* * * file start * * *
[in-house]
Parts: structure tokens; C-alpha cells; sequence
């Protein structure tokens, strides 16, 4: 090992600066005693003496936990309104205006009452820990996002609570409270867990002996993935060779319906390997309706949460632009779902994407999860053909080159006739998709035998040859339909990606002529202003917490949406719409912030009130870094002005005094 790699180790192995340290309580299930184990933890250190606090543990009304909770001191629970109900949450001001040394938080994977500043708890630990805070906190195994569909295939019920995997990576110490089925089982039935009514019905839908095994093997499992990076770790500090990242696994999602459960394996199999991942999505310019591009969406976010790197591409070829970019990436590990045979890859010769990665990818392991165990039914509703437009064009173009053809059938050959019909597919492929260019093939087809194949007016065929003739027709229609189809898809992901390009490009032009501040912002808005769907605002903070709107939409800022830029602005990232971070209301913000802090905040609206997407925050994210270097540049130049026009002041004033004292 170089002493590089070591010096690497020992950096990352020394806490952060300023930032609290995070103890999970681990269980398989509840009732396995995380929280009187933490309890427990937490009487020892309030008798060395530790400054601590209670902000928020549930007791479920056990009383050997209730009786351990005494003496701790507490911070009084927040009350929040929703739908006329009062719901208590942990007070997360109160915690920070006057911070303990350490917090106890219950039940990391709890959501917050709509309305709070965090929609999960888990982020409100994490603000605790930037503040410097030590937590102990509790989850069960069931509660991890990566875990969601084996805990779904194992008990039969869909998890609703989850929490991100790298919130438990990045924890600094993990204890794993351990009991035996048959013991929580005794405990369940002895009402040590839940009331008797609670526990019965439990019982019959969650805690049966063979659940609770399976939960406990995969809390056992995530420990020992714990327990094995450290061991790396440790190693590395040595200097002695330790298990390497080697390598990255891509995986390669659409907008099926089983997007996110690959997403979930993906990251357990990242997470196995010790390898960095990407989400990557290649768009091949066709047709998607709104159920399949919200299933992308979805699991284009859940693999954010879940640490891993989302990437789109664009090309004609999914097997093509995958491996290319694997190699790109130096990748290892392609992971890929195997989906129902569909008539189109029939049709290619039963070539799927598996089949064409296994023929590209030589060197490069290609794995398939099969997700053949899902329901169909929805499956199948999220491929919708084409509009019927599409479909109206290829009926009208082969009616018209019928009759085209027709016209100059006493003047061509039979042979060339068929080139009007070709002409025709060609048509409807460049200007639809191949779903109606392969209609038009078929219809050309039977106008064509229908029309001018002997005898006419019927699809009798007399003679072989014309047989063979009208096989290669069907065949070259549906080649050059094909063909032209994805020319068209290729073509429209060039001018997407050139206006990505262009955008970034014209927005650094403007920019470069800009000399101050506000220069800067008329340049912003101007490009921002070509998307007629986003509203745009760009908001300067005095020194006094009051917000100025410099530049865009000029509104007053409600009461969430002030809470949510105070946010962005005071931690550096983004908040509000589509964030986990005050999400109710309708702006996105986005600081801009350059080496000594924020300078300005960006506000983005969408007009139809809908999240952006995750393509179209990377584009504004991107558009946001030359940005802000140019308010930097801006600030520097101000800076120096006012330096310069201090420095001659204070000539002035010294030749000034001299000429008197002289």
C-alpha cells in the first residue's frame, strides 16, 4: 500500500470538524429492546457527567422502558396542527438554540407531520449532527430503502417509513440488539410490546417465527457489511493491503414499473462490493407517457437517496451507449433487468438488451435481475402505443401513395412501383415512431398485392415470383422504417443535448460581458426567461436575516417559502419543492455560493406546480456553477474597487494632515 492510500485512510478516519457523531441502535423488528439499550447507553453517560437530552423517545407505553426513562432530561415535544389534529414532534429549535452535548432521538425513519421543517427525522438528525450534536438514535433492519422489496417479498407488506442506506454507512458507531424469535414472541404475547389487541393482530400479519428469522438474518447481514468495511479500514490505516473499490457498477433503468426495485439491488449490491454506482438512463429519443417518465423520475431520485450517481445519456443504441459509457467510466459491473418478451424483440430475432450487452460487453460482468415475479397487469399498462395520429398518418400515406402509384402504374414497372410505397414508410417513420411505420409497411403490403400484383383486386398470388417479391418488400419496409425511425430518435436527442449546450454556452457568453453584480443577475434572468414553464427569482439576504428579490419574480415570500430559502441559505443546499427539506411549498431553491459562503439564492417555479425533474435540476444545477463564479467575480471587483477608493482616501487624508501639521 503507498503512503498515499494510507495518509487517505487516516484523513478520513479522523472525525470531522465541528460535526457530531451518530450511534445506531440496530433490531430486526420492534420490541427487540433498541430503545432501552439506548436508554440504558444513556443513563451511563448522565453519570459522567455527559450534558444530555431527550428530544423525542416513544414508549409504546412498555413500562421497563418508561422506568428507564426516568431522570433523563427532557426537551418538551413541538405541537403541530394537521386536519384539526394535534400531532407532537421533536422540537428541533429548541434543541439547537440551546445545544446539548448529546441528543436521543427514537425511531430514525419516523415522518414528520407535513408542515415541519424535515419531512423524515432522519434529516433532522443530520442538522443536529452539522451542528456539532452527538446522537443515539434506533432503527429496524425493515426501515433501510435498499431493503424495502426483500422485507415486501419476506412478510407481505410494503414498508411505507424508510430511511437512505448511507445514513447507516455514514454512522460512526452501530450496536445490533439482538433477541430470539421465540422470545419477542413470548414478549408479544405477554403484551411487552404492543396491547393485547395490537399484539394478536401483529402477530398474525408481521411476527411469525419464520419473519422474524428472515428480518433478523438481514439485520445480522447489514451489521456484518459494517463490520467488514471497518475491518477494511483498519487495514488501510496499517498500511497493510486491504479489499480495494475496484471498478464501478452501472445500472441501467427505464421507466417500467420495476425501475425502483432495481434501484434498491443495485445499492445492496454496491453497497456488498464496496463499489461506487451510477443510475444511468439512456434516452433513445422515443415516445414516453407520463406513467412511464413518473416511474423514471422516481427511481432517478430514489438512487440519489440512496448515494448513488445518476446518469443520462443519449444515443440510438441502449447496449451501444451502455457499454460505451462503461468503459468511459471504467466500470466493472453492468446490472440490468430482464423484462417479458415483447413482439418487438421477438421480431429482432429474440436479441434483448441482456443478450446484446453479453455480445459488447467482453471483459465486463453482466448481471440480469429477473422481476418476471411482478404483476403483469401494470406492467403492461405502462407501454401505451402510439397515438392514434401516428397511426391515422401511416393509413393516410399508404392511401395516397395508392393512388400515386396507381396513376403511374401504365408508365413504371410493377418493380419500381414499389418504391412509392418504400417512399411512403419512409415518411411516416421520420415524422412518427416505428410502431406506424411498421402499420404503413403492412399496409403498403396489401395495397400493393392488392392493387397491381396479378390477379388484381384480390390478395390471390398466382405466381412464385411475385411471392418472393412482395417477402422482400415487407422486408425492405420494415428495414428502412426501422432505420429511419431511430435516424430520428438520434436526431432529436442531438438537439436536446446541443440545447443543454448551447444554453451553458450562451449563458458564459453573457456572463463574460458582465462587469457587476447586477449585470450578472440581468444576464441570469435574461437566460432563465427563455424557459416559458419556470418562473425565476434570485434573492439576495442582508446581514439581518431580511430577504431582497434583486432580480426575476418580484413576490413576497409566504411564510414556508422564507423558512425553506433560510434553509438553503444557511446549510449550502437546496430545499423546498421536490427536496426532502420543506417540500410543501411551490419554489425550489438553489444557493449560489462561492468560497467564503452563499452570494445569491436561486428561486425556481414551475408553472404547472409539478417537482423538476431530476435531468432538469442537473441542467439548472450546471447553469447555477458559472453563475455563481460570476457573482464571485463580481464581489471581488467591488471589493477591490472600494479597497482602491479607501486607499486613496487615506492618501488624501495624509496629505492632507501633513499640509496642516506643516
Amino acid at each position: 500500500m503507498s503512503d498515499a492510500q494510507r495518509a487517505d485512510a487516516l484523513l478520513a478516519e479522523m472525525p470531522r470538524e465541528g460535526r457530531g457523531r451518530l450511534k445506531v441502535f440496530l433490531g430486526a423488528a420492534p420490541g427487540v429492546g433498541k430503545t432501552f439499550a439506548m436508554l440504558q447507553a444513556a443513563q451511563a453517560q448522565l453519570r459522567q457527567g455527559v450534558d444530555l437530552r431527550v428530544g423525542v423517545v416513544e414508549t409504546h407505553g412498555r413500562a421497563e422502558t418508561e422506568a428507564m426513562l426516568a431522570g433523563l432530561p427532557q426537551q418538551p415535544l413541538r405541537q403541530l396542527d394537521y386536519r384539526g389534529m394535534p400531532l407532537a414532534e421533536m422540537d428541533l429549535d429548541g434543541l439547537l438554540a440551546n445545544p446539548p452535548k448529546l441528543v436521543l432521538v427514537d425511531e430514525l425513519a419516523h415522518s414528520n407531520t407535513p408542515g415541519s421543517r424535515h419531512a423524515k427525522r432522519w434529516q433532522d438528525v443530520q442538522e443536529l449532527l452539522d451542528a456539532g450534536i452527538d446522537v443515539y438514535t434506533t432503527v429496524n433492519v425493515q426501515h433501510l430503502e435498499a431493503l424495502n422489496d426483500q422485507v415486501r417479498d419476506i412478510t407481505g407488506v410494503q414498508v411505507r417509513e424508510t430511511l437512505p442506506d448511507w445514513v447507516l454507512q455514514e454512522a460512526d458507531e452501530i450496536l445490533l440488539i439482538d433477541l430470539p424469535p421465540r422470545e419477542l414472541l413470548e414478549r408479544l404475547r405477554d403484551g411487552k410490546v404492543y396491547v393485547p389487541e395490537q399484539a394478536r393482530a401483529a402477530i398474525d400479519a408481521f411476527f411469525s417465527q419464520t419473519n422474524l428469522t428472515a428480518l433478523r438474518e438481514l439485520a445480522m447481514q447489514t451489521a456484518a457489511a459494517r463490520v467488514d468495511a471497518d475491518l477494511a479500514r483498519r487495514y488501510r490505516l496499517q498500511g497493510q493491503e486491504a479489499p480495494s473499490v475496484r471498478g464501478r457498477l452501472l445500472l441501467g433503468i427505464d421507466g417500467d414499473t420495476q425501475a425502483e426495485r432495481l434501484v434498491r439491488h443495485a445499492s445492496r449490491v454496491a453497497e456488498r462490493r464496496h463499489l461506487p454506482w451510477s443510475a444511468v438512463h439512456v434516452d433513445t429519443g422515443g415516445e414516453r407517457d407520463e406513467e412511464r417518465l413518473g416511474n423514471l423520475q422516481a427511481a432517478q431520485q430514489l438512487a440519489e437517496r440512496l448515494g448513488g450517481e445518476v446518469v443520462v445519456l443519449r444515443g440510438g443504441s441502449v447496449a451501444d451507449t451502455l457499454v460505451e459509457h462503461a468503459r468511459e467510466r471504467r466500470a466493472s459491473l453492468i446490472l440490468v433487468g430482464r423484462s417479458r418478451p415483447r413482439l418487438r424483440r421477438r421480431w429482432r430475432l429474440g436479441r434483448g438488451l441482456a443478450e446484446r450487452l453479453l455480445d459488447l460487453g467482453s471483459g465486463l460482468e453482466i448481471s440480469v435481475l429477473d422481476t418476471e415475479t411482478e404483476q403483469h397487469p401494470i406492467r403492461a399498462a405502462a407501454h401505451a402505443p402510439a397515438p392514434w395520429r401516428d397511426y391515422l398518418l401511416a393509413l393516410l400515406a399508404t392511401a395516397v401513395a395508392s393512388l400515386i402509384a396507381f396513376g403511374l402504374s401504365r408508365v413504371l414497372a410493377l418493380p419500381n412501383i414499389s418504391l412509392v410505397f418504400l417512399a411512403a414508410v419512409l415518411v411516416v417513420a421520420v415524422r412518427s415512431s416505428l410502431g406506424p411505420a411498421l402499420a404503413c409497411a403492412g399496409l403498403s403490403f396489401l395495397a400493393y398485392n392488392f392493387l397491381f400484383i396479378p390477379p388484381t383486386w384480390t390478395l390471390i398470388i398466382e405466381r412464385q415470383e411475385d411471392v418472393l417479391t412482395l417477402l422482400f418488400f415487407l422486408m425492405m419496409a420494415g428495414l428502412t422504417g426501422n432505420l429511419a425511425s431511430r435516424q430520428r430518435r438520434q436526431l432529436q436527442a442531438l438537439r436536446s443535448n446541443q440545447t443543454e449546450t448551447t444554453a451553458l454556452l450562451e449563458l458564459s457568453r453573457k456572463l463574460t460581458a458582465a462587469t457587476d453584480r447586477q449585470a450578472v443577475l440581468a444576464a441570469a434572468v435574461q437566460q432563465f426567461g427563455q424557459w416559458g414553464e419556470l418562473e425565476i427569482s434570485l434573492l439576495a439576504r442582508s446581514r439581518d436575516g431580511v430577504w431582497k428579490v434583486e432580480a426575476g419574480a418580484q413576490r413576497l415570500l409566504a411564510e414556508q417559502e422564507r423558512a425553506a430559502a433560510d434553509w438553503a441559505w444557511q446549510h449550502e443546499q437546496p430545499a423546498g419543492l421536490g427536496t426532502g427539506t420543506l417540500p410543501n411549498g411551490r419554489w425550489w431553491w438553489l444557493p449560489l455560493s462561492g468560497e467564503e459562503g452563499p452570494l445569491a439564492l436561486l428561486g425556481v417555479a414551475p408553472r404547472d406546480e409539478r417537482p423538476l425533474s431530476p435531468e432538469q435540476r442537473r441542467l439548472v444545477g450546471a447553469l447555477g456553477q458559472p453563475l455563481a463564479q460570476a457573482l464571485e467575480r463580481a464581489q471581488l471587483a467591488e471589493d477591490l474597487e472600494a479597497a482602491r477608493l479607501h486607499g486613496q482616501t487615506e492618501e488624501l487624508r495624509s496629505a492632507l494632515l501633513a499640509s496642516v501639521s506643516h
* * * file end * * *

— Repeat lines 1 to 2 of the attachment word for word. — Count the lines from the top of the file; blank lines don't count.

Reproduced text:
[in-house]
Parts: structure tokens; C-alpha cells; sequence